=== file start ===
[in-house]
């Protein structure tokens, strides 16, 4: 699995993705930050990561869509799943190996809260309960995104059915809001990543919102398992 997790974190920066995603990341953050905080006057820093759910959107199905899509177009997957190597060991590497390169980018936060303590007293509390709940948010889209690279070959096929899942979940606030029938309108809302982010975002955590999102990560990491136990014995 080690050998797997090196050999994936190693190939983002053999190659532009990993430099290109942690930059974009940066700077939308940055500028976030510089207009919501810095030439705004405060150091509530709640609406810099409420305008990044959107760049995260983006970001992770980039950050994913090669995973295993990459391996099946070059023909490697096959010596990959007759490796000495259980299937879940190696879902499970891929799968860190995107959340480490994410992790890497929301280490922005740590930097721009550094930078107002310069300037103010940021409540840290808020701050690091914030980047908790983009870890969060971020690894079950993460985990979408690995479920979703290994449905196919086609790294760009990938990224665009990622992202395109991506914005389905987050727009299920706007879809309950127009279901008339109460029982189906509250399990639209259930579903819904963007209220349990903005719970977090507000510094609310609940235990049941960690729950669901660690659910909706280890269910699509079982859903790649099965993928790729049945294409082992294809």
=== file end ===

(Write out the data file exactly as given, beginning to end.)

[in-house]
């Protein structure tokens, strides 16, 4: 699995993705930050990561869509799943190996809260309960995104059915809001990543919102398992 997790974190920066995603990341953050905080006057820093759910959107199905899509177009997957190597060991590497390169980018936060303590007293509390709940948010889209690279070959096929899942979940606030029938309108809302982010975002955590999102990560990491136990014995 080690050998797997090196050999994936190693190939983002053999190659532009990993430099290109942690930059974009940066700077939308940055500028976030510089207009919501810095030439705004405060150091509530709640609406810099409420305008990044959107760049995260983006970001992770980039950050994913090669995973295993990459391996099946070059023909490697096959010596990959007759490796000495259980299937879940190696879902499970891929799968860190995107959340480490994410992790890497929301280490922005740590930097721009550094930078107002310069300037103010940021409540840290808020701050690091914030980047908790983009870890969060971020690894079950993460985990979408690995479920979703290994449905196919086609790294760009990938990224665009990622992202395109991506914005389905987050727009299920706007879809309950127009279901008339109460029982189906509250399990639209259930579903819904963007209220349990903005719970977090507000510094609310609940235990049941960690729950669901660690659910909706280890269910699509079982859903790649099965993928790729049945294409082992294809």